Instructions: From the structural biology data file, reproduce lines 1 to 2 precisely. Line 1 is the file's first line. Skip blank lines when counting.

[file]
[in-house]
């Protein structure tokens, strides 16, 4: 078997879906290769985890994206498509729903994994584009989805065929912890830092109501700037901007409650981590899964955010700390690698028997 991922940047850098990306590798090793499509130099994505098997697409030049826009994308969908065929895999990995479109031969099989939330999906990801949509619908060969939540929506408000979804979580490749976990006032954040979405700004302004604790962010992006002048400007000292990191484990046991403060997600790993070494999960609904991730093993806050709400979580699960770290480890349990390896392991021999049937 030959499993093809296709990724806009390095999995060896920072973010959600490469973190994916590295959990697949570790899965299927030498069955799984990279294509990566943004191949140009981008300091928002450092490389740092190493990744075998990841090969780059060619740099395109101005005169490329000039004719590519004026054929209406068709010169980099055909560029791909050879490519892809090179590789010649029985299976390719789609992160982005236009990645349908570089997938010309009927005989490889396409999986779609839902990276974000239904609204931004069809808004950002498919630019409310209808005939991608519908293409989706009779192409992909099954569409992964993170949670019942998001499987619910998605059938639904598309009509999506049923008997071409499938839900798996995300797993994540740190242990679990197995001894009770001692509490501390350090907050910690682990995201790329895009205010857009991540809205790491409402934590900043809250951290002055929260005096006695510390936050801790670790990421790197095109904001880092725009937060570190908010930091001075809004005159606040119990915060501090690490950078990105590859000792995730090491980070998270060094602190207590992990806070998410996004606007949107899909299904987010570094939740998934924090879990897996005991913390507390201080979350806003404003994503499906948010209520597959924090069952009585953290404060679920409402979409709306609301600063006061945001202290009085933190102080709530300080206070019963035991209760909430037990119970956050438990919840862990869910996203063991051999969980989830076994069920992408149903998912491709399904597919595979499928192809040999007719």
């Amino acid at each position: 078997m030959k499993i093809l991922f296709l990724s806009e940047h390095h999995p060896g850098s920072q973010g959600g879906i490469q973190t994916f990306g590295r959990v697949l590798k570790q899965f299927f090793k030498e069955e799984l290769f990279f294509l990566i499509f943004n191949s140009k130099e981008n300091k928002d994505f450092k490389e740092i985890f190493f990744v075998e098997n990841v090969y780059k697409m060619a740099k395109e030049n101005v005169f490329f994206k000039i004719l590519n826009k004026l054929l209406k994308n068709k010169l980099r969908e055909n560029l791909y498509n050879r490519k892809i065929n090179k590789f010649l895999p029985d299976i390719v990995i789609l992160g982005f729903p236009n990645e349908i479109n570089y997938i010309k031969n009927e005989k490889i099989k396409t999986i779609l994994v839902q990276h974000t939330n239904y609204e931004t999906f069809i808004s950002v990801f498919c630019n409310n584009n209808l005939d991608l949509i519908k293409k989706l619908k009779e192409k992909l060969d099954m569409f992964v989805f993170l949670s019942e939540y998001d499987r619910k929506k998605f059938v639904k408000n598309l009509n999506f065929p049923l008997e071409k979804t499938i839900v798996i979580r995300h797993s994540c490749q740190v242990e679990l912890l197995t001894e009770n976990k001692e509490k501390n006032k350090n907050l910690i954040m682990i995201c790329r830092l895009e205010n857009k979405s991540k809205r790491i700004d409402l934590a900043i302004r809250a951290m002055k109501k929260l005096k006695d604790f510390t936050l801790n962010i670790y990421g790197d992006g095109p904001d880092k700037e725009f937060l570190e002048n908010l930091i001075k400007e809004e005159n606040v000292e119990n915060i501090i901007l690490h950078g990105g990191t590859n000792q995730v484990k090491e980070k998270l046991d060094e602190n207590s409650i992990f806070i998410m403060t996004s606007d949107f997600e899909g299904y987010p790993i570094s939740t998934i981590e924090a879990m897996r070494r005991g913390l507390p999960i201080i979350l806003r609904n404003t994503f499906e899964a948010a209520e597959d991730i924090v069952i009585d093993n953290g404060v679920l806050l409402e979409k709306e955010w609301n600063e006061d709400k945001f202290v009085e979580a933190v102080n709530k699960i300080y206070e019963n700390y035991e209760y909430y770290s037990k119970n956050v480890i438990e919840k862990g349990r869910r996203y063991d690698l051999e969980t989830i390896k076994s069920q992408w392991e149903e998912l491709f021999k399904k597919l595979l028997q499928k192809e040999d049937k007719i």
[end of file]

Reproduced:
[in-house]
């Protein structure tokens, strides 16, 4: 078997879906290769985890994206498509729903994994584009989805065929912890830092109501700037901007409650981590899964955010700390690698028997 991922940047850098990306590798090793499509130099994505098997697409030049826009994308969908065929895999990995479109031969099989939330999906990801949509619908060969939540929506408000979804979580490749976990006032954040979405700004302004604790962010992006002048400007000292990191484990046991403060997600790993070494999960609904991730093993806050709400979580699960770290480890349990390896392991021999049937 030959499993093809296709990724806009390095999995060896920072973010959600490469973190994916590295959990697949570790899965299927030498069955799984990279294509990566943004191949140009981008300091928002450092490389740092190493990744075998990841090969780059060619740099395109101005005169490329000039004719590519004026054929209406068709010169980099055909560029791909050879490519892809090179590789010649029985299976390719789609992160982005236009990645349908570089997938010309009927005989490889396409999986779609839902990276974000239904609204931004069809808004950002498919630019409310209808005939991608519908293409989706009779192409992909099954569409992964993170949670019942998001499987619910998605059938639904598309009509999506049923008997071409499938839900798996995300797993994540740190242990679990197995001894009770001692509490501390350090907050910690682990995201790329895009205010857009991540809205790491409402934590900043809250951290002055929260005096006695510390936050801790670790990421790197095109904001880092725009937060570190908010930091001075809004005159606040119990915060501090690490950078990105590859000792995730090491980070998270060094602190207590992990806070998410996004606007949107899909299904987010570094939740998934924090879990897996005991913390507390201080979350806003404003994503499906948010209520597959924090069952009585953290404060679920409402979409709306609301600063006061945001202290009085933190102080709530300080206070019963035991209760909430037990119970956050438990919840862990869910996203063991051999969980989830076994069920992408149903998912491709399904597919595979499928192809040999007719």